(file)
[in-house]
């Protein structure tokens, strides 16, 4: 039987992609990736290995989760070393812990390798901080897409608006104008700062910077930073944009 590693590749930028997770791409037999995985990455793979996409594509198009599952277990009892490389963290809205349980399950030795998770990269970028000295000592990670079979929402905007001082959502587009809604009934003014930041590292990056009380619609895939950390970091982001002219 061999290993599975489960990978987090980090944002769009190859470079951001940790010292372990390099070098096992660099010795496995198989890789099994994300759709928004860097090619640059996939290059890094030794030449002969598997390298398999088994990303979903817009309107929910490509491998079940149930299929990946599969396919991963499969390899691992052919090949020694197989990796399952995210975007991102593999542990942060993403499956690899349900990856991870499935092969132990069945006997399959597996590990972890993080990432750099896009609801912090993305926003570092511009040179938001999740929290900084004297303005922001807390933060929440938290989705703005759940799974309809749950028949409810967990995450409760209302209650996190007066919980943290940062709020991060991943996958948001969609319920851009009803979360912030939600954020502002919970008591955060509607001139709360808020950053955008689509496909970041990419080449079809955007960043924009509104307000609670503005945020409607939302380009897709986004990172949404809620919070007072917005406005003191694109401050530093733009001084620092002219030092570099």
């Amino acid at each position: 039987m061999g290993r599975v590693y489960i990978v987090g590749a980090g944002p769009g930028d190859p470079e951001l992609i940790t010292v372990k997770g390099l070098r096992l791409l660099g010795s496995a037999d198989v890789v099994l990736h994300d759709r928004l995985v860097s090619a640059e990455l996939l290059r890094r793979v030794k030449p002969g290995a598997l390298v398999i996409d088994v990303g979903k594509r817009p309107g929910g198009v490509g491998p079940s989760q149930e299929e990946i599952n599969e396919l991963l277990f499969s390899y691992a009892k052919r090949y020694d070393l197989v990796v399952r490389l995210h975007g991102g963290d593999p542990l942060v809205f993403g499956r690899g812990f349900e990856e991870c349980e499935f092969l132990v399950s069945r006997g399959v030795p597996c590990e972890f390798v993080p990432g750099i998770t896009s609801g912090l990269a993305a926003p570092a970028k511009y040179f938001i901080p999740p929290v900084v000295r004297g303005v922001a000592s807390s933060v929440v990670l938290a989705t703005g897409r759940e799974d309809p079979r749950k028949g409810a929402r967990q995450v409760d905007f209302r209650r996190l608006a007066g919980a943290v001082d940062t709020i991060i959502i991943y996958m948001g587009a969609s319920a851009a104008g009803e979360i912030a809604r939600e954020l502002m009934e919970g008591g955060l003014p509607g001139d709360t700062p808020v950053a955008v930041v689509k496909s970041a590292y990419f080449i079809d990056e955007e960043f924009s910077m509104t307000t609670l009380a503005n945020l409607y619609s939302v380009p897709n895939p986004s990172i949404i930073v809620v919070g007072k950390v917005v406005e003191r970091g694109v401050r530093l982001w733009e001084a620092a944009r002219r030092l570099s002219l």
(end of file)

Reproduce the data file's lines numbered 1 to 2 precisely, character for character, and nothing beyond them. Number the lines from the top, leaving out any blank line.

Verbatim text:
[in-house]
């Protein structure tokens, strides 16, 4: 039987992609990736290995989760070393812990390798901080897409608006104008700062910077930073944009 590693590749930028997770791409037999995985990455793979996409594509198009599952277990009892490389963290809205349980399950030795998770990269970028000295000592990670079979929402905007001082959502587009809604009934003014930041590292990056009380619609895939950390970091982001002219 061999290993599975489960990978987090980090944002769009190859470079951001940790010292372990390099070098096992660099010795496995198989890789099994994300759709928004860097090619640059996939290059890094030794030449002969598997390298398999088994990303979903817009309107929910490509491998079940149930299929990946599969396919991963499969390899691992052919090949020694197989990796399952995210975007991102593999542990942060993403499956690899349900990856991870499935092969132990069945006997399959597996590990972890993080990432750099896009609801912090993305926003570092511009040179938001999740929290900084004297303005922001807390933060929440938290989705703005759940799974309809749950028949409810967990995450409760209302209650996190007066919980943290940062709020991060991943996958948001969609319920851009009803979360912030939600954020502002919970008591955060509607001139709360808020950053955008689509496909970041990419080449079809955007960043924009509104307000609670503005945020409607939302380009897709986004990172949404809620919070007072917005406005003191694109401050530093733009001084620092002219030092570099």